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A Survivor and A Casualty

We’ll talk with two guests with fascinating stories from the final days of World War II. The conflict ended almost 70 years ago, when atomic bombs destroyed Hiroshima and Nagasaki, forcing Emperor Hirohito of Japan to surrender. Our first guest, Edgar Harrell, was a young marine who miraculously survived four days floating at sea in a life jacket without food or water when Japanese torpedoes sank the cruiser Indianapolis. This was just days after the ship delivered the components of the atom bomb to scientists at a U.S. air base in the Pacific. When they were finally rescued, only 317 of the crew’s 1,196 members were still alive. Harrell describes their story in a compelling first-person account called "Out of The Depths."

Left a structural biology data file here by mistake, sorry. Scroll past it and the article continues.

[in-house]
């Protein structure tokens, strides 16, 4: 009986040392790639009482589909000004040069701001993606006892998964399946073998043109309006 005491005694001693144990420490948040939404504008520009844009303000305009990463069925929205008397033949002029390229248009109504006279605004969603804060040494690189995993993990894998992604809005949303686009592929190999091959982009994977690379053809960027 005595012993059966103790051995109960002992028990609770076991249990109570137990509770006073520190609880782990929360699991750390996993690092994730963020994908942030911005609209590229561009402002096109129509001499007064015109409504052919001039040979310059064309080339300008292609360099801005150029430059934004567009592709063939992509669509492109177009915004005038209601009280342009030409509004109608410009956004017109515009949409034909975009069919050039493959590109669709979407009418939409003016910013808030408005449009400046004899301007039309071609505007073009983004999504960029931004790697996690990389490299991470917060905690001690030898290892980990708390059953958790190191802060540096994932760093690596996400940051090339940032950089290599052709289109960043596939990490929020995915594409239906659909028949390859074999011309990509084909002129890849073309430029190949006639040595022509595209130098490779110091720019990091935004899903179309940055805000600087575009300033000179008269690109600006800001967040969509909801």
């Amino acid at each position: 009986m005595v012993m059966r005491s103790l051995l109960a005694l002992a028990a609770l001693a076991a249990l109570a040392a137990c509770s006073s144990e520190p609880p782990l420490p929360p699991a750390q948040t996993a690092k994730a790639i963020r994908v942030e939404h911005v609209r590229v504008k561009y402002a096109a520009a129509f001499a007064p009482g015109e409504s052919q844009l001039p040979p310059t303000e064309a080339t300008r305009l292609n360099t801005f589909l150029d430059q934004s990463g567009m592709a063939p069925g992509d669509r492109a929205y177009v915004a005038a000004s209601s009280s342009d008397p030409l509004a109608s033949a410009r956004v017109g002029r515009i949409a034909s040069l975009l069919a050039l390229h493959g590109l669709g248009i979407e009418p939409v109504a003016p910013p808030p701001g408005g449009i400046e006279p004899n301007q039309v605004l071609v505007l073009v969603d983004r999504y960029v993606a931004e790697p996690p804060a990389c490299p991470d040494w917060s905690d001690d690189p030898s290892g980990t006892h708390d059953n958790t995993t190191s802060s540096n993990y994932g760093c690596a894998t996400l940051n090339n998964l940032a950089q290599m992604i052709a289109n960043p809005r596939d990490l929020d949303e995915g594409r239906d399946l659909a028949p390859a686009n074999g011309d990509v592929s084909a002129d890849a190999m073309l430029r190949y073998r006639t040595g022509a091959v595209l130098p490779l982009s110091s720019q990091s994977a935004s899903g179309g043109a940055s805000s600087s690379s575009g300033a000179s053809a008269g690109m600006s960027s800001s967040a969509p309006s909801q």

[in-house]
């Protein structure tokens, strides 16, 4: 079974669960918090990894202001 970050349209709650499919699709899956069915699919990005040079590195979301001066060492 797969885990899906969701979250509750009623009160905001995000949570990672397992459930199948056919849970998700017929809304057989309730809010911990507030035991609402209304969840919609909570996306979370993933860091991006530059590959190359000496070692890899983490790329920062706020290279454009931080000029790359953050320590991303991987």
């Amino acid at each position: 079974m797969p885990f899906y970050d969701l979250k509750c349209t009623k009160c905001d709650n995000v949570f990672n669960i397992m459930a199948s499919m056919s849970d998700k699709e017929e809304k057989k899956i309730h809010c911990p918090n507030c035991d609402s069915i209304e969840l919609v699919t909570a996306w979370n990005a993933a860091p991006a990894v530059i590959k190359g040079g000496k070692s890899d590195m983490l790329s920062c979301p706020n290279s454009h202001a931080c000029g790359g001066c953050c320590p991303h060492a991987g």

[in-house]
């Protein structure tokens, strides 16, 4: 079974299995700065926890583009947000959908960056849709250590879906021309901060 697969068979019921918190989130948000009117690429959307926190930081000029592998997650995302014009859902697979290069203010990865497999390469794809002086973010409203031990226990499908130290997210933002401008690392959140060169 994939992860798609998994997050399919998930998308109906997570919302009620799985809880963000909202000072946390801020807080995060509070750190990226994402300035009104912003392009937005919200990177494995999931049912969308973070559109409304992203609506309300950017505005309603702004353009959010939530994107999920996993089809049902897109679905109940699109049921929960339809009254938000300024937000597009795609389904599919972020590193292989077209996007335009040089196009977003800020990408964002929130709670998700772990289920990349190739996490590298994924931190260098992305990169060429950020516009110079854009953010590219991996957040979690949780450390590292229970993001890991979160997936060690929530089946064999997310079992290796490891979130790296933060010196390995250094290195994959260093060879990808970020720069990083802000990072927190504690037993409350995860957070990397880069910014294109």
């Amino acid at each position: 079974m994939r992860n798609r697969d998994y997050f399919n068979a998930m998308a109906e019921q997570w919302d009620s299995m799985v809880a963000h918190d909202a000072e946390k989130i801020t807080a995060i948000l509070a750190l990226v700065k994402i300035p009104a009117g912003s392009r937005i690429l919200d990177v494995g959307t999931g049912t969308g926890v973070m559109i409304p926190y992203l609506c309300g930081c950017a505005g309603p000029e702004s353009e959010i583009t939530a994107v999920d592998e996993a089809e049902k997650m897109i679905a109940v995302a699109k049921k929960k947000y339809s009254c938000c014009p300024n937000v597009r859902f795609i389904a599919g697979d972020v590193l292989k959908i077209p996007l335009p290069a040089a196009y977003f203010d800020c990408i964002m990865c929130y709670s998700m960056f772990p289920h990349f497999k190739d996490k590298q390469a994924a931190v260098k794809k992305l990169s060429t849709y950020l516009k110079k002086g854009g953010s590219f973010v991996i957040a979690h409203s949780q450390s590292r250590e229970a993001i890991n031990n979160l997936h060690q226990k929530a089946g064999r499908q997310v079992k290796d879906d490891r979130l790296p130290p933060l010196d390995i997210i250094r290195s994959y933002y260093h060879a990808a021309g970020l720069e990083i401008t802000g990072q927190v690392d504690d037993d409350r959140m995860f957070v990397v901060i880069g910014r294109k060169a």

Later we’ll hear the sad story of Army Sgt. Anthony Marchione, the last American to die in combat. He was killed on August 18, 1945 – three days AFTER Hirohito announced the surrender. Marchione was a crewman on a reconnaissance bomber attacked by fanatic Japanese pilots who ignored the Hirohito’s order to stand down. Author Stephen Harding tells this little known tale in a fascinating new book called "Last To Die." 

U.S. Army Sergeant Anthony J. Marchione was the last American killed in air combat in World War II.